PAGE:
The bulk of Washington's land rich estate was to be sold with the proceeds divided among 23 friends and relatives. Washington named his ailing wife Martha and five male members of his family William Washington, George Washington George Steptoe Washington, Samuel Washington, Lawrence Lewis and the ubiquitous Bushrod to be his executor.
He named five executors which is quite unusual but with a very large and famous estate like this, I could see why and who am I to question the wisdom of George Washington?
After naming his executors, Washington cautioned that having endeavored to be plain and explicit in all the devices, even in that at the expense of prolixity. Perhaps of tautology. "I hope and trust that no disputes will arise concerning them.
You can see he put in there, in his very vivid and formal language his hope that no one would fight over his wishes as expressed in the will. Despite this admonition, Washington's will provide a mechanism for any disputes to be arbitrated by three impartial and intelligent men known for their probity and good understanding.
I often, in trusts I draft, include an arbitration clause that says, if there's a dispute over the terms of this trust, it would go to binding arbitration rather than litigation because litigation in today's day and age is very expensive. By the time you pay for attorneys, court reporters, transcripts and all of the related costs of litigation it adds up fast and arbitration and mediation are not cheap either but they can be more cost effective than formal court litigation.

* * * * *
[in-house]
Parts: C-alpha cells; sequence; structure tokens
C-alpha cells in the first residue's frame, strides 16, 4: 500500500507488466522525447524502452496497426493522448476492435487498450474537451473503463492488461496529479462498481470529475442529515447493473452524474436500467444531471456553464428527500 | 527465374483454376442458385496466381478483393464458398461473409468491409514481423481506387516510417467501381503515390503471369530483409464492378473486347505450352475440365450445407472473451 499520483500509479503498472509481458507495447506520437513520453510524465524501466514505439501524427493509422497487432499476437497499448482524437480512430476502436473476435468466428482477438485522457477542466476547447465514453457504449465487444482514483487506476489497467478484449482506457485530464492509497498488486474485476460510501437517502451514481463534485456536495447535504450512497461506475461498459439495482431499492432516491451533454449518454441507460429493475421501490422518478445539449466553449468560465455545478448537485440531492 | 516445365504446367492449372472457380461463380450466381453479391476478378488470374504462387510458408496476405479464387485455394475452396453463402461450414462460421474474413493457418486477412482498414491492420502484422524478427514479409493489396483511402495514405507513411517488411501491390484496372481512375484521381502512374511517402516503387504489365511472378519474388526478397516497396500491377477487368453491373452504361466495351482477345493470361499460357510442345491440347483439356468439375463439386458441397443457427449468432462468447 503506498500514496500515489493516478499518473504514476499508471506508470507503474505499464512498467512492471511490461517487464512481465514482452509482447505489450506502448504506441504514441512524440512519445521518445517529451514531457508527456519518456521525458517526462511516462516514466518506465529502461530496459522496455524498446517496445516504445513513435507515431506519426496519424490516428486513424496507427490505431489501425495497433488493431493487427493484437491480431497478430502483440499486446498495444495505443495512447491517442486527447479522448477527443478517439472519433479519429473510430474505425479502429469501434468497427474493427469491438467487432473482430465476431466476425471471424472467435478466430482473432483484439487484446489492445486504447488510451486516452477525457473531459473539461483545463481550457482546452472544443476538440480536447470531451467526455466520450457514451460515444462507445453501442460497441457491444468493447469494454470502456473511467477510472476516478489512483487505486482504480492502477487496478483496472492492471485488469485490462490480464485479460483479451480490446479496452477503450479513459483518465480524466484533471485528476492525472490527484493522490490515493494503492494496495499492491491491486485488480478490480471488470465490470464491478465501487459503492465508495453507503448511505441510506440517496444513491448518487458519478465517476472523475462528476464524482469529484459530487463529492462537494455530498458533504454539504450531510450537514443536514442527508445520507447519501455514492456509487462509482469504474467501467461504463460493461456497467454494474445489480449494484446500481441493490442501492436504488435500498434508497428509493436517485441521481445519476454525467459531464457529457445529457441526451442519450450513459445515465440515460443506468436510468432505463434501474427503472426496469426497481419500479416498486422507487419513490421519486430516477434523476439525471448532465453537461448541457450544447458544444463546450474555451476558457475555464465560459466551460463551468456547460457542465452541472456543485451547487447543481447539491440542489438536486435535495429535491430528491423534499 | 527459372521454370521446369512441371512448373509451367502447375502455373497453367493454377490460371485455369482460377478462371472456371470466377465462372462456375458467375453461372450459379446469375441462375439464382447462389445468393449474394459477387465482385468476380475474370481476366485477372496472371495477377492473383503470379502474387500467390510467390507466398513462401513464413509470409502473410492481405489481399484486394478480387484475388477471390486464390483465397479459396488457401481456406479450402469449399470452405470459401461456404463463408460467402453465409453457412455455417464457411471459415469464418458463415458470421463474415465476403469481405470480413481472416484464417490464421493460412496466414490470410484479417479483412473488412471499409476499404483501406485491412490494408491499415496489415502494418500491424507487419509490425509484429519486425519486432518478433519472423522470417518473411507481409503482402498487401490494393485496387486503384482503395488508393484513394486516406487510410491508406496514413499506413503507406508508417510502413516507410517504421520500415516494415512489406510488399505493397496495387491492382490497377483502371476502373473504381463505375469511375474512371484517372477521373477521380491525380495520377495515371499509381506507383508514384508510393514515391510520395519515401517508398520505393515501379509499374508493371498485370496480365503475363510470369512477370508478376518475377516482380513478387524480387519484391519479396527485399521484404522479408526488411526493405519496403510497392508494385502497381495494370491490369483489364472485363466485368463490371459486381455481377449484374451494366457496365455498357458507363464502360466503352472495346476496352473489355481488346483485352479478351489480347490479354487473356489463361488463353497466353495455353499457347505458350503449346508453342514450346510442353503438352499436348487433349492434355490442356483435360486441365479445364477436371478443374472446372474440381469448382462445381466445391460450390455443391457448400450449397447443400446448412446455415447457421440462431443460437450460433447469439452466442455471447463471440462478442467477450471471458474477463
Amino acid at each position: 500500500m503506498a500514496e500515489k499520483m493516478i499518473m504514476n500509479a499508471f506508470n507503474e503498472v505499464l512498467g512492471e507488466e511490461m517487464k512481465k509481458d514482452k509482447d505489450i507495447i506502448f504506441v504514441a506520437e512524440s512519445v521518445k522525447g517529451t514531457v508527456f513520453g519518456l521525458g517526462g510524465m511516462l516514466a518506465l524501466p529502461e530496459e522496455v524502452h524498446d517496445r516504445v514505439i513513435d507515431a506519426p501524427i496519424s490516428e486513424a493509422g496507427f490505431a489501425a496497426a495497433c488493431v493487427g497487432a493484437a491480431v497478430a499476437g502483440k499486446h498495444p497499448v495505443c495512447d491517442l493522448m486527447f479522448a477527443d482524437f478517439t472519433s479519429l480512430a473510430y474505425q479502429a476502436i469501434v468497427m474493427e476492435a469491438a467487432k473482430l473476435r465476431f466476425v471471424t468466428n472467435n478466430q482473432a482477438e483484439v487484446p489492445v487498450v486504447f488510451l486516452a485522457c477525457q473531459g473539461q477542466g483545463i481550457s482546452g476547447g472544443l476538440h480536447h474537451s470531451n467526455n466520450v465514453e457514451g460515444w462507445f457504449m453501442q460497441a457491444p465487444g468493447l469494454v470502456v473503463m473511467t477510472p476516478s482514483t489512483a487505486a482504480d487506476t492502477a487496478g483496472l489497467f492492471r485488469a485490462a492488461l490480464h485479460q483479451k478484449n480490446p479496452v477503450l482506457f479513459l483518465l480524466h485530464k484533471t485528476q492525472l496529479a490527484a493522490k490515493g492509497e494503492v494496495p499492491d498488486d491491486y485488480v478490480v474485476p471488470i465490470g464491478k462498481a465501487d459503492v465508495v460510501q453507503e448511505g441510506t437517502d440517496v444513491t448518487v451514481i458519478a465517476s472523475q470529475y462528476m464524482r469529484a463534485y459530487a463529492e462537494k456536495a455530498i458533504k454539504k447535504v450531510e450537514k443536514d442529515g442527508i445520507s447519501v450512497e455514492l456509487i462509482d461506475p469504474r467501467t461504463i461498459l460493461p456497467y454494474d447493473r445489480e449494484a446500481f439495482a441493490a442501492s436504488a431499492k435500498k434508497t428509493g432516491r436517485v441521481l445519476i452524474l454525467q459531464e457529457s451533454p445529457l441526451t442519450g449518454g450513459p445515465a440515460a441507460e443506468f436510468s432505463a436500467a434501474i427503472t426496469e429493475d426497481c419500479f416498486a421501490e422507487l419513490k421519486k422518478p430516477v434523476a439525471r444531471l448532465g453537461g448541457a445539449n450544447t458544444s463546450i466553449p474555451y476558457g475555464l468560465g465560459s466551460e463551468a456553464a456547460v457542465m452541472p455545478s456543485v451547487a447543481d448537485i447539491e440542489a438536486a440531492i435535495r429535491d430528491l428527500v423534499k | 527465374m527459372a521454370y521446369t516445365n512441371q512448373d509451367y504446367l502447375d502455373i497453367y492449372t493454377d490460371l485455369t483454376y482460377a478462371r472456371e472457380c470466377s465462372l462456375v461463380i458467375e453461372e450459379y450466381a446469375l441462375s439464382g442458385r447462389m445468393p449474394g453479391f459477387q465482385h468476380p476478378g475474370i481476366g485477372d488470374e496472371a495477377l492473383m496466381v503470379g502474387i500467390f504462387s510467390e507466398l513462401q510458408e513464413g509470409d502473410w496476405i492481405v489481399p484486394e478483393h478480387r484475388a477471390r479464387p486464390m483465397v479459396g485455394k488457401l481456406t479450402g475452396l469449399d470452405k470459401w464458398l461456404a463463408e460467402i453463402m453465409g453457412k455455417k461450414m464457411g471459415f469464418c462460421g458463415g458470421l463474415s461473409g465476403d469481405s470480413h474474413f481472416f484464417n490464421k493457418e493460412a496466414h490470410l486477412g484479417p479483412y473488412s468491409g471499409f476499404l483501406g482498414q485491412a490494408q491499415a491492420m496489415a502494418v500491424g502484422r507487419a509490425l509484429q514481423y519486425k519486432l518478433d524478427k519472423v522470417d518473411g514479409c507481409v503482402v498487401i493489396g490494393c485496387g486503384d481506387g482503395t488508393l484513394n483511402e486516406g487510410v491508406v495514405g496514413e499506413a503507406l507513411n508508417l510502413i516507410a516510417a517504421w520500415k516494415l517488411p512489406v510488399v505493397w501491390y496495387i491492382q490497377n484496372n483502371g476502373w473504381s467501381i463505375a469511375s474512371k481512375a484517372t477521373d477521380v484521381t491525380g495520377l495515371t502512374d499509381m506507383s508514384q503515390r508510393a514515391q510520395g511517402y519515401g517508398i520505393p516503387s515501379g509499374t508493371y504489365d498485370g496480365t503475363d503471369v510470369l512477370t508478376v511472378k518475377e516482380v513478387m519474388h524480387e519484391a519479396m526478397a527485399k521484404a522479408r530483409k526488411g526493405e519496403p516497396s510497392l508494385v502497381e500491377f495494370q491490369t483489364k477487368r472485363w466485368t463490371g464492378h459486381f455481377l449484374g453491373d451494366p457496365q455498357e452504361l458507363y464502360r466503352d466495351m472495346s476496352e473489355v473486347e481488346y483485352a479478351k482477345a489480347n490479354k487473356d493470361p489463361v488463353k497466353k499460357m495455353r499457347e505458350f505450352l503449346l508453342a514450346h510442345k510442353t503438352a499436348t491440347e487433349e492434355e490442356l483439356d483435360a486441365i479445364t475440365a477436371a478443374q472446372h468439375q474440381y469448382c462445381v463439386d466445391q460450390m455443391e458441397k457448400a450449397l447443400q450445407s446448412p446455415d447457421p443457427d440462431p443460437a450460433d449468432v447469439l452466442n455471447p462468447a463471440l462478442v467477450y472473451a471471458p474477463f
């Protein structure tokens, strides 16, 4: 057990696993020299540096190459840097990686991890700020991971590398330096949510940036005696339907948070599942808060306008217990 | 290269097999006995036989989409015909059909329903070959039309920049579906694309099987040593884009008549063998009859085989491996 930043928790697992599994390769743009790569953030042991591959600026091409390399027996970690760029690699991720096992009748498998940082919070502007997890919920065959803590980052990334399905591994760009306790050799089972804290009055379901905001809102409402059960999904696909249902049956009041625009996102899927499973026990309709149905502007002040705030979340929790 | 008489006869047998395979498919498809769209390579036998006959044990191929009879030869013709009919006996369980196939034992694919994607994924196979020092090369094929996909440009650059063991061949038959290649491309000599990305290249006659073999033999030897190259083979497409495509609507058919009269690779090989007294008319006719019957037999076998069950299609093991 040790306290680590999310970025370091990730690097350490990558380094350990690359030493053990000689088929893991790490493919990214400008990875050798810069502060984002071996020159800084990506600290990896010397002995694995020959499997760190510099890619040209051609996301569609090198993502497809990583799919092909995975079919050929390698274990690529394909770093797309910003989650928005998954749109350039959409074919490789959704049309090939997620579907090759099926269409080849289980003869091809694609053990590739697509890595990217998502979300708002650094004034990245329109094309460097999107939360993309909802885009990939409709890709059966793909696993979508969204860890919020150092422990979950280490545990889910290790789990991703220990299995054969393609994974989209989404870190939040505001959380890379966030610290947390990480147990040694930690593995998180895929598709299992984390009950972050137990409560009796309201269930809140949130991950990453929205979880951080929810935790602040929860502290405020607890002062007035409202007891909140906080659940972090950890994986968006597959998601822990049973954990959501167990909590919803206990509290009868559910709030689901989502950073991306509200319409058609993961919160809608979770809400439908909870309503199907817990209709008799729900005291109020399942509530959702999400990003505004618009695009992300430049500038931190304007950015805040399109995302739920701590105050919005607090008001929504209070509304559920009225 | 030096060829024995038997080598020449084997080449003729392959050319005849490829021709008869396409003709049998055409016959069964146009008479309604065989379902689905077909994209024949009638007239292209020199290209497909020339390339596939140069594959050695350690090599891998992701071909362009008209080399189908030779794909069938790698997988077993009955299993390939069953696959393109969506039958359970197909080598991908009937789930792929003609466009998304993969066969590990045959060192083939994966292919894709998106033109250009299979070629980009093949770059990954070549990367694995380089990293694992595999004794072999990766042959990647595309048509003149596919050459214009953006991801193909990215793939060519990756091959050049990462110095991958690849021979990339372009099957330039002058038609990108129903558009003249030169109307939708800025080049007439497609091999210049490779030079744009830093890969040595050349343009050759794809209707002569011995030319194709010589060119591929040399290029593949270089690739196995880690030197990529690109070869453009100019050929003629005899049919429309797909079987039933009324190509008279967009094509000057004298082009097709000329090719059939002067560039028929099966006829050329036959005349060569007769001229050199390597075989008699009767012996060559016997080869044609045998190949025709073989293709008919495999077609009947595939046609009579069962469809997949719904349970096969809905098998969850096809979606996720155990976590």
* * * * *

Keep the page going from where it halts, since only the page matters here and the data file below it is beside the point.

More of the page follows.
So even George Washington in 1799, provided an alternative dispute mechanism which was this arbitration provision by three impartial and intelligent men known for their probity and good understanding.
So I would say if George Washington, the father of our country, saw the wisdom in this, you could likely borrow from this wisdom as well for your own estate.
Regarding the plans for his burial and funeral, Washington's will states - "The family vault at Mount Vernon requiring repairs and being improperly situated besides, I desire that a new one of brick and upon a larger scale may be built and it is my expressed desire that my corpse may be entered in a private manner without parade or funeral oration" and the author here says, "Perhaps one secret to Washington's great leadership ability was his modesty and lack of ostentation." I think anyone who studied Washington, would agree with that statement.